11. Gabion Rock Fences and Walls
Lastly, there’s the interesting fence or retaining wall design called gabion which is creating a fence or wall with wire wrapped around rocks.
Read our “50 Gabion Wall and Fence Ideas” gallery and article.
When it comes to rocks for landscaping, there really is no wrong decision to be made. All the type of rocks for landscaping options listed above have special features as well as practical uses, and all are appealing to the eye. Which type of rocks for landscaping you use is truly up to you and your needs and preferences. Whether you need landscape material for a driveway, a rock garden, rock mulch, a water feature, edging for a flower bed, or just as ground cover, there is a type or types of rocks for landscaping for you.
What is the most popular type of landscaping rocks for the yard?
Interestingly, based on monthly searches, lava rocks are the most popular followed by boulders, river rock, gravel, brick chips, pea gravel, marble rocks and lastly flagstone.
What kind of rock should you use for landscaping?
That really depends on where you live, what’s available, your budget, what you’ll be using the rocks for and the look you want.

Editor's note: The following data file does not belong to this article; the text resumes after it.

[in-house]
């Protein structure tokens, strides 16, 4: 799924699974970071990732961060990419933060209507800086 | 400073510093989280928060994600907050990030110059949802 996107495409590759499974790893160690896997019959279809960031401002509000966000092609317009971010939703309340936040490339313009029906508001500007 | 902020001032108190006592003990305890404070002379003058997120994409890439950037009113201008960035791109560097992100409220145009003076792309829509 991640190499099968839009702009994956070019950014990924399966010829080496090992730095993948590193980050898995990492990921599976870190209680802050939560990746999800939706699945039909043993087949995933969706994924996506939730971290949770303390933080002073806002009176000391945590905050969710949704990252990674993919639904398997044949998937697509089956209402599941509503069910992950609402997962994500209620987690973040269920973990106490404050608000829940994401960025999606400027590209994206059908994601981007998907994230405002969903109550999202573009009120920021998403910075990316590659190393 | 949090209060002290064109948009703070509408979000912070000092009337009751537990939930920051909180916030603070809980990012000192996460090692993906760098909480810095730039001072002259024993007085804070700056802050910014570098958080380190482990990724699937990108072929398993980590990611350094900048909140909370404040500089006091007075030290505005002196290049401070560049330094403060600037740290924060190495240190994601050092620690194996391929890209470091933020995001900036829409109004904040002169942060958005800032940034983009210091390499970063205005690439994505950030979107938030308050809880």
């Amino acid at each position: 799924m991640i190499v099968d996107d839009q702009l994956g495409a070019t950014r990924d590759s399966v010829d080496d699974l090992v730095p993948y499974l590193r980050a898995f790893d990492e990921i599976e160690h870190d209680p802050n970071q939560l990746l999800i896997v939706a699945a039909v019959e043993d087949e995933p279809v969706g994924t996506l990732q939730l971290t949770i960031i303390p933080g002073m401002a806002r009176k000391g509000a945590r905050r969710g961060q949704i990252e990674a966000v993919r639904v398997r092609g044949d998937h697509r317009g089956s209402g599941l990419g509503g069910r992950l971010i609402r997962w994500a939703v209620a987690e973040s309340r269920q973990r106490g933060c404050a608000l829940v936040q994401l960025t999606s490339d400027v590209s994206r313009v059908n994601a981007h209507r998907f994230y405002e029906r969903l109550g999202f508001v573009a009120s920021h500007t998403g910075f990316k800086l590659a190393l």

I love the more austere look that light crushed stones or white marble gives off. I recognize that’s a more manicured look but I like that. In a more rustic yard, river rock and boulders look fantastic. For walkways and patios, flagstone is perfect.
I don’t particularly like pea gravel, brick chips or lava rocks.
Is it okay to mix a variety of different types of stones in landscaping?
Yes, absolutely but you don’t want to go too nuts. I wouldn’t mix colors too much because it won’t take long until it’s just a big messy mix. But you could use different rocks in different gardens including different sizes for different effects throughout your yard. Again, you don’t want to get too eclectic but with a good eye, you could pull this off to create a stunning yard.
Here’s an example that looks good now but imagine the effort to keep the rocks striped like that especially if you have kids and/or pets: